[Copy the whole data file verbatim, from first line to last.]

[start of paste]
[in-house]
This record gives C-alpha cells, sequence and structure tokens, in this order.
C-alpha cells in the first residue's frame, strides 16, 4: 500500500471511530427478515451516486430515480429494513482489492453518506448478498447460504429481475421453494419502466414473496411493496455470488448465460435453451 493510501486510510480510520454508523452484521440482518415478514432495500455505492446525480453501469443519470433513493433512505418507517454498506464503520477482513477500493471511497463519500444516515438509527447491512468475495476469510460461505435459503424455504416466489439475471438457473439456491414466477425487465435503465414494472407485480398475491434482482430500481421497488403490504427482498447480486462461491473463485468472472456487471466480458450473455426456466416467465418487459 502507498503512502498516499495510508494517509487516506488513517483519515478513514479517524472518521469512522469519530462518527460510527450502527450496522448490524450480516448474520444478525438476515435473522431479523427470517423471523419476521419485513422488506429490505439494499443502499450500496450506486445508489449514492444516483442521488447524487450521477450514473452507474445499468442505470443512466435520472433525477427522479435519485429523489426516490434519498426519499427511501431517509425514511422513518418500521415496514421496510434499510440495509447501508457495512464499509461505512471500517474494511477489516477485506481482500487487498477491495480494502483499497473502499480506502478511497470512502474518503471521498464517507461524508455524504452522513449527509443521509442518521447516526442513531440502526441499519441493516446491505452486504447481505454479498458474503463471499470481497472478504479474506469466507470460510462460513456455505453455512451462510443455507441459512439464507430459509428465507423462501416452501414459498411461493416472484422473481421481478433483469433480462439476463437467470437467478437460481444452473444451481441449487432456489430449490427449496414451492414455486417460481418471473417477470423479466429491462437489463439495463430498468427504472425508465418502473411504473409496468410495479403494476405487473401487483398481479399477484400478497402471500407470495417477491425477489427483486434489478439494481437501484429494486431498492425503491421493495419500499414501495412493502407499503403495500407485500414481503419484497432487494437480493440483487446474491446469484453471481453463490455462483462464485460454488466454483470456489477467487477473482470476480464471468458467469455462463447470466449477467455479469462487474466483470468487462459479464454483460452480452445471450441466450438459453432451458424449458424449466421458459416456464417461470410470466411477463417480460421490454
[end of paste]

[in-house]
This record gives C-alpha cells, sequence and structure tokens, in this order.
C-alpha cells in the first residue's frame, strides 16, 4: 500500500471511530427478515451516486430515480429494513482489492453518506448478498447460504429481475421453494419502466414473496411493496455470488448465460435453451 493510501486510510480510520454508523452484521440482518415478514432495500455505492446525480453501469443519470433513493433512505418507517454498506464503520477482513477500493471511497463519500444516515438509527447491512468475495476469510460461505435459503424455504416466489439475471438457473439456491414466477425487465435503465414494472407485480398475491434482482430500481421497488403490504427482498447480486462461491473463485468472472456487471466480458450473455426456466416467465418487459 502507498503512502498516499495510508494517509487516506488513517483519515478513514479517524472518521469512522469519530462518527460510527450502527450496522448490524450480516448474520444478525438476515435473522431479523427470517423471523419476521419485513422488506429490505439494499443502499450500496450506486445508489449514492444516483442521488447524487450521477450514473452507474445499468442505470443512466435520472433525477427522479435519485429523489426516490434519498426519499427511501431517509425514511422513518418500521415496514421496510434499510440495509447501508457495512464499509461505512471500517474494511477489516477485506481482500487487498477491495480494502483499497473502499480506502478511497470512502474518503471521498464517507461524508455524504452522513449527509443521509442518521447516526442513531440502526441499519441493516446491505452486504447481505454479498458474503463471499470481497472478504479474506469466507470460510462460513456455505453455512451462510443455507441459512439464507430459509428465507423462501416452501414459498411461493416472484422473481421481478433483469433480462439476463437467470437467478437460481444452473444451481441449487432456489430449490427449496414451492414455486417460481418471473417477470423479466429491462437489463439495463430498468427504472425508465418502473411504473409496468410495479403494476405487473401487483398481479399477484400478497402471500407470495417477491425477489427483486434489478439494481437501484429494486431498492425503491421493495419500499414501495412493502407499503403495500407485500414481503419484497432487494437480493440483487446474491446469484453471481453463490455462483462464485460454488466454483470456489477467487477473482470476480464471468458467469455462463447470466449477467455479469462487474466483470468487462459479464454483460452480452445471450441466450438459453432451458424449458424449466421458459416456464417461470410470466411477463417480460421490454